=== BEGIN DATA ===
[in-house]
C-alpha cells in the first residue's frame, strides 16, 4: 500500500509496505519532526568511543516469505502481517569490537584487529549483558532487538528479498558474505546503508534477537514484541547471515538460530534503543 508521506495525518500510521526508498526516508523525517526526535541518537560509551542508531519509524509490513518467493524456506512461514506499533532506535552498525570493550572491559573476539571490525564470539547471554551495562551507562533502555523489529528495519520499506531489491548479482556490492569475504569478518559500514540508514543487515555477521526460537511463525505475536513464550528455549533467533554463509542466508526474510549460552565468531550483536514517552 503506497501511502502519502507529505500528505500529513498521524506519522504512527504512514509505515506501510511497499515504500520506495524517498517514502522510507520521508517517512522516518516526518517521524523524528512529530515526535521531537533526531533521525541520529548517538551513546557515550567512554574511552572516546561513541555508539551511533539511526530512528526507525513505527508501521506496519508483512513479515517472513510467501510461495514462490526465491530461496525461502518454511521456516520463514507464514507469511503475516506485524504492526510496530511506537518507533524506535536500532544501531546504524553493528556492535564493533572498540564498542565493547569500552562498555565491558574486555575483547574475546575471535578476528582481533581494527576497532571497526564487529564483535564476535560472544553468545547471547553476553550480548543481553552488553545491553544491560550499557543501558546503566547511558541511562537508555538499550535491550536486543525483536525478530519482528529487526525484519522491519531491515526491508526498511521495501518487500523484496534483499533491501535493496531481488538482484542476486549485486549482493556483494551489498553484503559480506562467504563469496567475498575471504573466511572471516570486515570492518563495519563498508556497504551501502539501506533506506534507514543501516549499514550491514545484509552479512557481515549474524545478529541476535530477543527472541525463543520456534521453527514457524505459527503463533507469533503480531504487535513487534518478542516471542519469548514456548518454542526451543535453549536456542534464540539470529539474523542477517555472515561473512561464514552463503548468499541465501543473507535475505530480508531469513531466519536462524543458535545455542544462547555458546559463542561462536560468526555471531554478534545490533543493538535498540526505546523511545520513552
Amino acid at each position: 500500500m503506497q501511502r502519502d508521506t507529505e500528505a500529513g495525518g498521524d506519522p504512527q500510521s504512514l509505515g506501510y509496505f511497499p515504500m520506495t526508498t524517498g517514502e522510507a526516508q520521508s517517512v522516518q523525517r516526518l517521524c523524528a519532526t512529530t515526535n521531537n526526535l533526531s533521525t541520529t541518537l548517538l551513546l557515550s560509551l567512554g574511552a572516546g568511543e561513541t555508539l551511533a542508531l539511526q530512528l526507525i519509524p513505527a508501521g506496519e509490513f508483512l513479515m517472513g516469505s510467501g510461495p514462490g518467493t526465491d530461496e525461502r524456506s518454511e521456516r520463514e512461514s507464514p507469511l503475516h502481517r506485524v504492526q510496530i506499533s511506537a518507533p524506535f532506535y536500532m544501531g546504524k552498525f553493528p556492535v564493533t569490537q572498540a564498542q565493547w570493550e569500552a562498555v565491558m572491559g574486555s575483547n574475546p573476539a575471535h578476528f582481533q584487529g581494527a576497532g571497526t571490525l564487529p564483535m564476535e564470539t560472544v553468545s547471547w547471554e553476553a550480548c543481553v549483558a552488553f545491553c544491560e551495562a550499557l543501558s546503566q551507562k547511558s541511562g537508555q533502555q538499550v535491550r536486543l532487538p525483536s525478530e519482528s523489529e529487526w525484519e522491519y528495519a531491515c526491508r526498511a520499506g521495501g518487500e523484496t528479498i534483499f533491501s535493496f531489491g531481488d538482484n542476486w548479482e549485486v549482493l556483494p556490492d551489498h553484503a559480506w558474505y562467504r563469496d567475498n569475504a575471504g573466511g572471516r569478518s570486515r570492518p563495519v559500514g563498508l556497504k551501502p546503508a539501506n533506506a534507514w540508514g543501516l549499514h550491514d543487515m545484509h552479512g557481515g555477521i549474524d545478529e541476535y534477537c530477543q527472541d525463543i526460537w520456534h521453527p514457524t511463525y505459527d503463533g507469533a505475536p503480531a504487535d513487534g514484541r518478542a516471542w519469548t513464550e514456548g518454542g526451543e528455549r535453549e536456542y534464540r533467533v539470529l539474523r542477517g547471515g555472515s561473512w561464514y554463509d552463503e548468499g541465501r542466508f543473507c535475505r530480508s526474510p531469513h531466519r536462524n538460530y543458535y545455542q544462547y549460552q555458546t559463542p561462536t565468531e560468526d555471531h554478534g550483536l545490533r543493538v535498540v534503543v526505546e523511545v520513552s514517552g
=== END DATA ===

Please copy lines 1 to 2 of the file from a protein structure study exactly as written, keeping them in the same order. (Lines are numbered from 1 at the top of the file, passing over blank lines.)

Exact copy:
[in-house]
C-alpha cells in the first residue's frame, strides 16, 4: 500500500509496505519532526568511543516469505502481517569490537584487529549483558532487538528479498558474505546503508534477537514484541547471515538460530534503543 508521506495525518500510521526508498526516508523525517526526535541518537560509551542508531519509524509490513518467493524456506512461514506499533532506535552498525570493550572491559573476539571490525564470539547471554551495562551507562533502555523489529528495519520499506531489491548479482556490492569475504569478518559500514540508514543487515555477521526460537511463525505475536513464550528455549533467533554463509542466508526474510549460552565468531550483536514517552 503506497501511502502519502507529505500528505500529513498521524506519522504512527504512514509505515506501510511497499515504500520506495524517498517514502522510507520521508517517512522516518516526518517521524523524528512529530515526535521531537533526531533521525541520529548517538551513546557515550567512554574511552572516546561513541555508539551511533539511526530512528526507525513505527508501521506496519508483512513479515517472513510467501510461495514462490526465491530461496525461502518454511521456516520463514507464514507469511503475516506485524504492526510496530511506537518507533524506535536500532544501531546504524553493528556492535564493533572498540564498542565493547569500552562498555565491558574486555575483547574475546575471535578476528582481533581494527576497532571497526564487529564483535564476535560472544553468545547471547553476553550480548543481553552488553545491553544491560550499557543501558546503566547511558541511562537508555538499550535491550536486543525483536525478530519482528529487526525484519522491519531491515526491508526498511521495501518487500523484496534483499533491501535493496531481488538482484542476486549485486549482493556483494551489498553484503559480506562467504563469496567475498575471504573466511572471516570486515570492518563495519563498508556497504551501502539501506533506506534507514543501516549499514550491514545484509552479512557481515549474524545478529541476535530477543527472541525463543520456534521453527514457524505459527503463533507469533503480531504487535513487534518478542516471542519469548514456548518454542526451543535453549536456542534464540539470529539474523542477517555472515561473512561464514552463503548468499541465501543473507535475505530480508531469513531466519536462524543458535545455542544462547555458546559463542561462536560468526555471531554478534545490533543493538535498540526505546523511545520513552